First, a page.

A lot has changed in the past two years. The Coronavirus pandemic has dramatically changed every aspect of our lives. For example, last year, a Zillow survey found that more than 1 in 10 Americans moved to a new house or apartment.
COVID has also affected how we work. For example, many businesses shifted to mostly-remote work during the pandemic. However, with the arrival of effective vaccines, things are starting to return to normal.
But, there’s no undoing history. With most governments on the precipice of lifting restrictions, now is the time to consider how these changes will affect business going forward.
Innovation is key
In order to adapt to changing times, businesses will be forced to adapt to changing environments. For example, during the pandemic, many restaurants offered delivery to stay afloat during the pandemic. Out-of-the-box thinking and quick execution will become ever more important in the shifting post-COVID landscape.
Democratization of capital
Over the past two years, the stock market saw decades-lows and decades-highs. However, this volatility hasn’t kept people out of the markets. In fact, data show that more retail investors than ever have entered the market. Whether it’s time at home, government stimulus money, or something else, it remains to be seen how this increased participation will affect the markets.
Supply chain redundancy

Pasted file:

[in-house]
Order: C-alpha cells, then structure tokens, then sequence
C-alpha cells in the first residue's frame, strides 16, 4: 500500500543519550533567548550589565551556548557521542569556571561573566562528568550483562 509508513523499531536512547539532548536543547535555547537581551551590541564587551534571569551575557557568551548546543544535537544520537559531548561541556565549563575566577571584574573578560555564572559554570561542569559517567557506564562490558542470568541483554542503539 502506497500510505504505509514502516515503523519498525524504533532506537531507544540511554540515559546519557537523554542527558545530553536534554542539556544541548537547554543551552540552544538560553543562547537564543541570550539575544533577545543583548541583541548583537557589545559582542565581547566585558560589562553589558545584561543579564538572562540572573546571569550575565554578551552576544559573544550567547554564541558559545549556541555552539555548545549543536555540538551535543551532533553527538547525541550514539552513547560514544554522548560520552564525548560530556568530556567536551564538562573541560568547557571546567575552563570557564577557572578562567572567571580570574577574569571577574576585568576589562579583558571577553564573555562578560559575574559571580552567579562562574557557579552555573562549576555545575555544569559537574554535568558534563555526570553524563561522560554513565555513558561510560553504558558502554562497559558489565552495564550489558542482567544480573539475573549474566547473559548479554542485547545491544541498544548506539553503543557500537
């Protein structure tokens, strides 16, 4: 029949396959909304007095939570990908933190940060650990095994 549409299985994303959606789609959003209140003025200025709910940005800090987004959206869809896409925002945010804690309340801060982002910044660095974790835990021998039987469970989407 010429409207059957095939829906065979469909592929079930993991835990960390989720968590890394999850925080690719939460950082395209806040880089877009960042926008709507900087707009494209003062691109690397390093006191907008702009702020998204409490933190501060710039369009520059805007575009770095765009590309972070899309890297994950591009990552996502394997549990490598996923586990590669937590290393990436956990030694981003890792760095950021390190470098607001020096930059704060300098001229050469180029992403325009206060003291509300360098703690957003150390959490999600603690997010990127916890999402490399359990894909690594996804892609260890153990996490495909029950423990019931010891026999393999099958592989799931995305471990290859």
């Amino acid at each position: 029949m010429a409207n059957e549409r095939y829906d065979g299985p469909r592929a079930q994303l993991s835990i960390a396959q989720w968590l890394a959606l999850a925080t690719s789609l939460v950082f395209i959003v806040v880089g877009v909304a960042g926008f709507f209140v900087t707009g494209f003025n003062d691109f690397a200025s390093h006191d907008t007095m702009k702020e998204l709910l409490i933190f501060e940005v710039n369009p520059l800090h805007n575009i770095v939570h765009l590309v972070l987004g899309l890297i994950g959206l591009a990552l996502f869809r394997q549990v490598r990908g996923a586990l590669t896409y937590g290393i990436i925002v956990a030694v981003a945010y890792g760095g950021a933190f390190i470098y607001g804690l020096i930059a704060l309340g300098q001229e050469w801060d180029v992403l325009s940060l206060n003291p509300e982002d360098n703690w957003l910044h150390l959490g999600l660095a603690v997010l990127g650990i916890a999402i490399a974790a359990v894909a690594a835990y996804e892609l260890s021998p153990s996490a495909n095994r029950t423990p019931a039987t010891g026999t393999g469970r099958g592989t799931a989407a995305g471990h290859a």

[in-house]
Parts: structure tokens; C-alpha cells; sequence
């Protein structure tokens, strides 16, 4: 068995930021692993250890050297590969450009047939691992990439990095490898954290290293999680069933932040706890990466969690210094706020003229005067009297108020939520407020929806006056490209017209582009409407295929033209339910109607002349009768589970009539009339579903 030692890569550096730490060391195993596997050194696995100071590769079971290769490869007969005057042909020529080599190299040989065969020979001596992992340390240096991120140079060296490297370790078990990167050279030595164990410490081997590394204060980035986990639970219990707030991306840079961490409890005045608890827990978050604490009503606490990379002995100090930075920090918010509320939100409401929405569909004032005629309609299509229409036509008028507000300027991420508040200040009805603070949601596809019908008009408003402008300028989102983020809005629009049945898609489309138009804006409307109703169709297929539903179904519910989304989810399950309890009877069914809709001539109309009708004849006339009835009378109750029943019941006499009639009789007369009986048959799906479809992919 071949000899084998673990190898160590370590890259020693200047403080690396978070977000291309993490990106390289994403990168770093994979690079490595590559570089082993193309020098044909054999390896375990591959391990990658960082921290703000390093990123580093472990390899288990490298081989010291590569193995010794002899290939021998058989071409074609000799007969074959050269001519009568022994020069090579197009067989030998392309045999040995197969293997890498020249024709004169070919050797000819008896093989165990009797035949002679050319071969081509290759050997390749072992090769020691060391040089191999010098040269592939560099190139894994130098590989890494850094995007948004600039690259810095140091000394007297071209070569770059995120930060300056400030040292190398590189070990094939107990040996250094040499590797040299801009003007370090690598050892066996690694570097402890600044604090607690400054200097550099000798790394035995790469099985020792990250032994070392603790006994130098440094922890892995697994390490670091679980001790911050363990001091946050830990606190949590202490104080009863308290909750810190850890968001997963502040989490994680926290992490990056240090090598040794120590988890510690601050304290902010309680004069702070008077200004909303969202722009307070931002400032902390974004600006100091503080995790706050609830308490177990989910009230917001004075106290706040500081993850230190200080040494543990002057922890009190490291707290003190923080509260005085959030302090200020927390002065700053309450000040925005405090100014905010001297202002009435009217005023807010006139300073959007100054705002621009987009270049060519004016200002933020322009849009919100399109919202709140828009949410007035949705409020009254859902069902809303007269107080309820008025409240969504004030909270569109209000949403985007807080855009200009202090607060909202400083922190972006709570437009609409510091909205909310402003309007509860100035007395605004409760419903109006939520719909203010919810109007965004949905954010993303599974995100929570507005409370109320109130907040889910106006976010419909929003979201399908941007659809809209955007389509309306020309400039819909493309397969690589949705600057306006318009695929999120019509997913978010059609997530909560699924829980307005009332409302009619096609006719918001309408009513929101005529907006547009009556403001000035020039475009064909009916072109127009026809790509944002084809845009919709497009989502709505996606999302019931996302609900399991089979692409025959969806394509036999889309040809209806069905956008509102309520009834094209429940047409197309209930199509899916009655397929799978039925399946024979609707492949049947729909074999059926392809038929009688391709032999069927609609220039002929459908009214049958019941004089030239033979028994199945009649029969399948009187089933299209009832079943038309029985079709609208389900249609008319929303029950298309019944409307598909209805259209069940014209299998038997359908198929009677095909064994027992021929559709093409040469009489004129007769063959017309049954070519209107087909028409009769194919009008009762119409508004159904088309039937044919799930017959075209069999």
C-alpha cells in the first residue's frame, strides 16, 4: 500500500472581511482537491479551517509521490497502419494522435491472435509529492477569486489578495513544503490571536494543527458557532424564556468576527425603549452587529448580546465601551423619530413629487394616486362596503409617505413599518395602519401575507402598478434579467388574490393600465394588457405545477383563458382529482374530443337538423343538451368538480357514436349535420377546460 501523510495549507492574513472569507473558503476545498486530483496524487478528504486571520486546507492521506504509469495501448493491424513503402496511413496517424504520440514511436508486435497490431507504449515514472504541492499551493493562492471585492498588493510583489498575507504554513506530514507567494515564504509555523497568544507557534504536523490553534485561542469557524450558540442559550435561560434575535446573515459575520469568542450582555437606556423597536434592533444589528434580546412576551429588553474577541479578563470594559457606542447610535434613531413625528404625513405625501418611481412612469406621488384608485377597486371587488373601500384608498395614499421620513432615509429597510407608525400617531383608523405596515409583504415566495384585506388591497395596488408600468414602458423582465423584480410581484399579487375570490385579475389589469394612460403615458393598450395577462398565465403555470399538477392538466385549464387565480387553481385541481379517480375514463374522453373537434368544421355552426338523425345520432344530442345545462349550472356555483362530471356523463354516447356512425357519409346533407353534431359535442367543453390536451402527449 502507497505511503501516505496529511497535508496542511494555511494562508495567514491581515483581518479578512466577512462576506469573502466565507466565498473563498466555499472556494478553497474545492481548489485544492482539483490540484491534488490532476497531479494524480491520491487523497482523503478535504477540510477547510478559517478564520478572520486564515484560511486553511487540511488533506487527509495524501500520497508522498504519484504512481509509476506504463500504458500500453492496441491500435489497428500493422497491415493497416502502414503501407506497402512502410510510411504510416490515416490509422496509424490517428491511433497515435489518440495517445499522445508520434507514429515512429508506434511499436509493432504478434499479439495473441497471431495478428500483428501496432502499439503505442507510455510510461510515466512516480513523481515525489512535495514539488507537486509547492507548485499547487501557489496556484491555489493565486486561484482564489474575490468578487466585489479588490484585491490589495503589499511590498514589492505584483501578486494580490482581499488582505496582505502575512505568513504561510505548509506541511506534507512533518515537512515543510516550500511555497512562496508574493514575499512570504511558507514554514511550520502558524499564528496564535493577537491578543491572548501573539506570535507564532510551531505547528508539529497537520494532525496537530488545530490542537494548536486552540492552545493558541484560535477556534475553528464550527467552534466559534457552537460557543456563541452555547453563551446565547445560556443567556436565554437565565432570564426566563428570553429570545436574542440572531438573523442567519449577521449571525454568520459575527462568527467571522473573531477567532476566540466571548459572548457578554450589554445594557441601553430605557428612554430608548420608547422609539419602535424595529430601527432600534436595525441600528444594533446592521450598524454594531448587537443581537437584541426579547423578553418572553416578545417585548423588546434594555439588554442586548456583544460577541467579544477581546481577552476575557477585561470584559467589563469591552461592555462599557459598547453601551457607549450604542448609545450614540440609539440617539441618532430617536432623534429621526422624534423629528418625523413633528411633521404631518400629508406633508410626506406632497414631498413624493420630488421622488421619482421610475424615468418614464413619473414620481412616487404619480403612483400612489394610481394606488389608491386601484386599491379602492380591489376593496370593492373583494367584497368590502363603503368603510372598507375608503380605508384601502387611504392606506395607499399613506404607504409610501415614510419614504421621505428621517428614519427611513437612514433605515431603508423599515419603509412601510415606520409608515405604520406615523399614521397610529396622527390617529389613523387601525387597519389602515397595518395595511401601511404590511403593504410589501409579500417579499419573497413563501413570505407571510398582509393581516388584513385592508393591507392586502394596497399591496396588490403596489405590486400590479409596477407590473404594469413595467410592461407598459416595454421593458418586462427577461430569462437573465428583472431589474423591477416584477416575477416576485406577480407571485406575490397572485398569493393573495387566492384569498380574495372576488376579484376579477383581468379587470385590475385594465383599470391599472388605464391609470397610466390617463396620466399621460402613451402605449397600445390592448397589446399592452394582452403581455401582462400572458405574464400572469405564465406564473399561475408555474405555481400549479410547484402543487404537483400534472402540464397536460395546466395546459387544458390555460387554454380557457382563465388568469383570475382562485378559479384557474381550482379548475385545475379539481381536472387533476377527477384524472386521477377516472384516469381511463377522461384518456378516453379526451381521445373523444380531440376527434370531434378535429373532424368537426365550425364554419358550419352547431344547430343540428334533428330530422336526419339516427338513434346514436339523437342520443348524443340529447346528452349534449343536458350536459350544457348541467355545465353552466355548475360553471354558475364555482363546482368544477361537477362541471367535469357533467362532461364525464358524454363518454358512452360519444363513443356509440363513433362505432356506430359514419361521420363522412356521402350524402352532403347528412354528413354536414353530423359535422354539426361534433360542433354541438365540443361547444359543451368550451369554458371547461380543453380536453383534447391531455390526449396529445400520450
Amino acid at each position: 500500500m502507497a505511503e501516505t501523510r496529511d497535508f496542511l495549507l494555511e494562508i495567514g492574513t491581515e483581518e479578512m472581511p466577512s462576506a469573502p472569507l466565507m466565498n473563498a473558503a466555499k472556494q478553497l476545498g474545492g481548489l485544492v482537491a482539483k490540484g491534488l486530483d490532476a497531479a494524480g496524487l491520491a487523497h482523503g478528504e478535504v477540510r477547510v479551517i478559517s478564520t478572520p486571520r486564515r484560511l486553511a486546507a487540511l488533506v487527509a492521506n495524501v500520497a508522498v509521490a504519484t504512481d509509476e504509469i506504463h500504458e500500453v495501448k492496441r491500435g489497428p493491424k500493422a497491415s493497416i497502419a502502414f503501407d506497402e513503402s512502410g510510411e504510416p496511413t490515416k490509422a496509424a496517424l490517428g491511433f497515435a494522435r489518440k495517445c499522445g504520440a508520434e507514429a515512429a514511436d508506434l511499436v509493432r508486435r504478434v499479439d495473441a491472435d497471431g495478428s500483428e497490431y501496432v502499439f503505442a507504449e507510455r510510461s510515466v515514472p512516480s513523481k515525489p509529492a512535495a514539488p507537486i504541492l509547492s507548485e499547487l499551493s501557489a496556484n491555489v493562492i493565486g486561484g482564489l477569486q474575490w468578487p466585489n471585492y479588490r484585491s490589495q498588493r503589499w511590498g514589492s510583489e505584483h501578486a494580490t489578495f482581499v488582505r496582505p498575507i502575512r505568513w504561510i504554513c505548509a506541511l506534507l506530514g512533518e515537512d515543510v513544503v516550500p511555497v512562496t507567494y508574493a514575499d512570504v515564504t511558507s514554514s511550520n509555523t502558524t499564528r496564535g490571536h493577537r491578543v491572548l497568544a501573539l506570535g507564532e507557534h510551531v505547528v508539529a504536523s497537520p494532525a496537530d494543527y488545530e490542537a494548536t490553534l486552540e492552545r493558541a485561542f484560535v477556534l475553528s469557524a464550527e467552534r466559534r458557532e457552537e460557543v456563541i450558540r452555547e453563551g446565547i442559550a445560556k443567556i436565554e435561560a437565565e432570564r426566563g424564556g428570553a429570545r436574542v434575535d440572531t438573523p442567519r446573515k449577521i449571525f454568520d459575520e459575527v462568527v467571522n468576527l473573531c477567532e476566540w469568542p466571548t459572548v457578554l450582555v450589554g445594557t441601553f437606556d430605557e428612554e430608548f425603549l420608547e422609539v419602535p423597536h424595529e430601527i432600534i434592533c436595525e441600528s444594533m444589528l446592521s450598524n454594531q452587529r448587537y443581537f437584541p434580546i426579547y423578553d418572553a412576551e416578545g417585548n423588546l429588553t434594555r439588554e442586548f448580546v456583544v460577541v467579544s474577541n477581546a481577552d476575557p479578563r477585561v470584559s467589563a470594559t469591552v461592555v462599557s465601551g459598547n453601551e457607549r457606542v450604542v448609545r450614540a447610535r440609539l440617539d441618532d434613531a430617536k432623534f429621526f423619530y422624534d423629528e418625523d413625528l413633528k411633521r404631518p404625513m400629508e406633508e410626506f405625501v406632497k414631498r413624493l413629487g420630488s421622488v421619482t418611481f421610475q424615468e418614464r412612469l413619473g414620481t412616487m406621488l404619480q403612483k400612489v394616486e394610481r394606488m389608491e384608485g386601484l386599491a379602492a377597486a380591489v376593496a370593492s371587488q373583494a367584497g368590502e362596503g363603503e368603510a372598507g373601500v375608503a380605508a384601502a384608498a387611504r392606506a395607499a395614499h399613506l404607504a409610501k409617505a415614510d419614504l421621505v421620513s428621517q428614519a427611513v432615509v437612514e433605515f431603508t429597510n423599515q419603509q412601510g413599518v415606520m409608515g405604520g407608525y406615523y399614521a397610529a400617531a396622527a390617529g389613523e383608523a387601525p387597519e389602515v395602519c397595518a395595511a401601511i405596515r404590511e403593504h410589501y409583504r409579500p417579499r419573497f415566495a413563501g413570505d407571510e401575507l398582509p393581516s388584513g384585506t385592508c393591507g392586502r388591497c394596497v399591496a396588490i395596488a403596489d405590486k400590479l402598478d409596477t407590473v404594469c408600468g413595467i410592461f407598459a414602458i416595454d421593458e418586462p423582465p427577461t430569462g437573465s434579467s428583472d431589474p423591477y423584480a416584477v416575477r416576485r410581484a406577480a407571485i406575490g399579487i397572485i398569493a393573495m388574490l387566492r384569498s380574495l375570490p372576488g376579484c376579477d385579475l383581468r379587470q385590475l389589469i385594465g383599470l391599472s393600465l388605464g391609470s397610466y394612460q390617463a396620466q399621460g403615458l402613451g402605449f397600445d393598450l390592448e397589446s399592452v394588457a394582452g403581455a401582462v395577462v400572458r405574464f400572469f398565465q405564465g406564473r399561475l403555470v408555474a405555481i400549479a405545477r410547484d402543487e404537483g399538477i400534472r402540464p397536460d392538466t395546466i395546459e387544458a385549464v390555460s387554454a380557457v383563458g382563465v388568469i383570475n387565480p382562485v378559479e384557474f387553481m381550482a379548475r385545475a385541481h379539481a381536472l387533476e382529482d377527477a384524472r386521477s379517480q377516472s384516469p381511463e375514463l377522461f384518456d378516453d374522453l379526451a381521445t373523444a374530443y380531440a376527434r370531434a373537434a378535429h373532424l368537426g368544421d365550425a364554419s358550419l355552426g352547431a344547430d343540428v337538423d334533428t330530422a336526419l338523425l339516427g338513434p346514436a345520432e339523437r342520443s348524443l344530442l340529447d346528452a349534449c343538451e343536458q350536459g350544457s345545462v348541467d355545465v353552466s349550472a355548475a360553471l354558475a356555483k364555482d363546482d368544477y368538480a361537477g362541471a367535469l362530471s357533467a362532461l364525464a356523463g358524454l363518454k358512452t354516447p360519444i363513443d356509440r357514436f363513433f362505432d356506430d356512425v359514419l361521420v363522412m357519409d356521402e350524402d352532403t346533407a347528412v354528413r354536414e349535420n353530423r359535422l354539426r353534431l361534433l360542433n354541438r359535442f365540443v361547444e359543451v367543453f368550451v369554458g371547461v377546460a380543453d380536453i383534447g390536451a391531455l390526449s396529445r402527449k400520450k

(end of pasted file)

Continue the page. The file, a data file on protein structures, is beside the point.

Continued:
The modern global business landscape has led to unprecedented cost-savings. However, the past two years have shown us the dangers of the centralization of manufacturing. According to Gartner, 57% of CEOs are planning to redevelop their supply chain to add resiliency to their businesses.
COVID has shown the risks of over reliance on an in-person workforce. In order to comply with workplace COVID safety standards while maintaining business operations, many companies turned to automation to continue their business without the humans. While controversial, COVID has only served to accelerate this trend.
COVID has affected the most mundane and ordinary aspects of our lives, including business. While working from home is the most obvious business trend, there are others that dynamic business leaders need to be aware of. The post-COVID landscape will require quick-thinking to adapt to new ways of doing business.
Scott W. Hartman, Founder & President at Advantage Business Brokers
Entrepreneurship always seemed to be in the cards for Scott W. Hartman, the owner of Dallas-based Advantage Business Brokers. According to his mother, he possessed an entrepreneurial spirit at an incredibly young age. For example, he started his first “business” at 9 years old, organizing kids on his block for a lawn care business—he even gave them a cut of the profits!
Years later, at 30 years old, Scott W. Hartman began his first entrepreneurial venture. He funded his company by selling everything he owned, but that first company snowballed into an incredibly successful career. To date, Scott has led or co-led in the acquisition of over 40 businesses and his company is nationally-known with over 8 offices around the country.